By Dr Arthur Azzopardi – Managing Partner
The Criminal Code grants an unfettered right of appeal to a person found guilty in whole or in part of the charges proffered against him. This right is exercised by the person charged before the Court of Criminal Appeal in its inferior jurisdiction when the original judgement is delivered by the Court of Magistrates and by the Court of Criminal Appeal in its superior jurisdiction when the original judgement is delivered by the Criminal Court. The Court of Criminal Appeal in its inferior jurisdiction is presided by one judge whilst the same court in its superior jurisdiction is presided by the Chief Justice sitting with two other judges versed in criminal law.
The Attorney General also enjoys a right of appeal which may be an unfettered right of appeal or limited, depending on the type of competence that the Court of Magistrates held.
In most instances appeals filed both by the person charged and declared guilty and by the Attorney General, are generally, but not limitedly, filed in connection with the punishment meted out. In the former type of appeal by the person declared guilty claiming that the punishment imposed was too onerous and in the latter type of appeal, by claiming that the punishment meted was too lenient.
Local jurisprudence as developed by both types of Court of Criminal Appeal have followed the same line of thought and legal principles. Both Courts have always strictly adhered to the principle that for said court to alter, amend, change, or otherwise differentiate from the punishment meted out by the Court of first instance, is only to occur in the eventuality that the punishment inflicted is wrong in principle of manifestly excessive.
This principle is best clearly defined in the words of the Court of Criminal Appeal in its superior jurisdiction in the case in the names: “The Republic of Malta vs. Kandemir Meryem Nilgum and Kucuk Melek” decided on the 25th august 2005. The Court, are referring to Blackstone’s Criminal Practice 2004 held that:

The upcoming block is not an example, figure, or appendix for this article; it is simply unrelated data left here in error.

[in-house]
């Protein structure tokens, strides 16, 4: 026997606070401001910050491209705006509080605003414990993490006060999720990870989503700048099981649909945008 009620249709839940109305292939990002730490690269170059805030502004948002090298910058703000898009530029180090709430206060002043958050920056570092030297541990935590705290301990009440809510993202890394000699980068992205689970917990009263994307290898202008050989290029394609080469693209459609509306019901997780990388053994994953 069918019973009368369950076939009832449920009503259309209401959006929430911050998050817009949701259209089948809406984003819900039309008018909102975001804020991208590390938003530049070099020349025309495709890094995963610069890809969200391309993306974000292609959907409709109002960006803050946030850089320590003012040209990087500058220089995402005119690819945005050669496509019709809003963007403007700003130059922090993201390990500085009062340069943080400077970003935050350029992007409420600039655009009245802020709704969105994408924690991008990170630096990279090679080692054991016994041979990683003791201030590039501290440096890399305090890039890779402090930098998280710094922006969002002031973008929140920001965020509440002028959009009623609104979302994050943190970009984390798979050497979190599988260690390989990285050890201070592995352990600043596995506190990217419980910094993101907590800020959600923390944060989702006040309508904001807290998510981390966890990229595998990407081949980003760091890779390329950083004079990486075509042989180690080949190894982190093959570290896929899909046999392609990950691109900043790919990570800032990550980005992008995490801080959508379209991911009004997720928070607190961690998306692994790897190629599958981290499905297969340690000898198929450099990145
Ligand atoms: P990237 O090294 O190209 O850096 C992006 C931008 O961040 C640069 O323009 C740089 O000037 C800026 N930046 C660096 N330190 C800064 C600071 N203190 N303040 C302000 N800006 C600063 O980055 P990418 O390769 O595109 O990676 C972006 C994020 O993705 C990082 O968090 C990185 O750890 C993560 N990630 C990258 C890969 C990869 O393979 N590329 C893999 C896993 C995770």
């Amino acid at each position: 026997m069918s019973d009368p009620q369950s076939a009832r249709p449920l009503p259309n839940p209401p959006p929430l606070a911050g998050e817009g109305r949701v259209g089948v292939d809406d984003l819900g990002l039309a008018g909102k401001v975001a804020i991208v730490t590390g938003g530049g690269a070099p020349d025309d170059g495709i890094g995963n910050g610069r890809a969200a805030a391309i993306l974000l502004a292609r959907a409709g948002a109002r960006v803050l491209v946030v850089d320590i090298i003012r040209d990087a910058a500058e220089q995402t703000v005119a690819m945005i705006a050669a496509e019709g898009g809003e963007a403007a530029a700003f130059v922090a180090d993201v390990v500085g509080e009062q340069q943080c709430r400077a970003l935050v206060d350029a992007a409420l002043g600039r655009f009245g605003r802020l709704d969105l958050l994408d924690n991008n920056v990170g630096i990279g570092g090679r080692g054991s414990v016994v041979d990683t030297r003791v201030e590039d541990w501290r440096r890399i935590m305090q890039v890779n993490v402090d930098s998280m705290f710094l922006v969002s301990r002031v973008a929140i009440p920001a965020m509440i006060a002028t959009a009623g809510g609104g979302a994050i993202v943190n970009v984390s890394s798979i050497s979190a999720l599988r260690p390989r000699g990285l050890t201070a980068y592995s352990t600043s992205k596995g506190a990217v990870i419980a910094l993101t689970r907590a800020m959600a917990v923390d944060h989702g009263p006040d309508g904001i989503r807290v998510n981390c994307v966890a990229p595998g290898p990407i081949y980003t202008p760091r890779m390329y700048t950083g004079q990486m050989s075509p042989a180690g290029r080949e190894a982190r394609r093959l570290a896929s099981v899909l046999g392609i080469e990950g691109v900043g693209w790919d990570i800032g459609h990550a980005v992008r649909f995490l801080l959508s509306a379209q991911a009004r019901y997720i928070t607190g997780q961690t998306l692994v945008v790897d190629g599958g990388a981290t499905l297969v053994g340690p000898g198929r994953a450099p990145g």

“The phrase ‘wrong in principle or manifestly excessive’ has traditionally been accepted as encapsulating the Court of Appeal’s general approach. It conveys the idea that the Court of Appeal will not interfere merely because the Crown Court sentence is above that which their lordships as individuals would have imposed. The appellant must be able to show that the way he was dealt with was outside the broad range of penalties or other dispositions appropriate to the case. Thus in Nuttall (1908) 1 Cr App R 180, Channell J said, ‘This court will…be reluctant to interfere with sentences which do not seem to it to be wrong in principle, though they may appear heavy to individual judges’. Similarly, in Gumbs (1926) 19 Cr App R 74, Lord Hewart CJ stated: ‘…that this court never interferes with the discretion of the court below merely on the ground that this court might have passed a somewhat different sentence; for this court to revise a sentence there must be some error in principle.” Both Channell J in Nuttall and Lord Hewart CJ in Gumbs use the phrase ‘wrong in principle’. In more recent cases too numerous to mention, the Court of Appeal has used (either additionally or alternatively to ‘wrong in principle’) words to the effect that the sentence was ‘excessive’ or ‘manifestly excessive’. This does not, however, cast any doubt on Channell J’s dictum that a sentence will not be reduced merely because it was on the severe side – an appeal will succeed only if the sentence was excessive in the sense of being outside the appropriate range for the offence and offender in question, as opposed to being merely more than the Court of Appeal itself would have passed.” This is also the position that has been consistently taken by this Court, both in its superior as well as in its inferior jurisdiction.”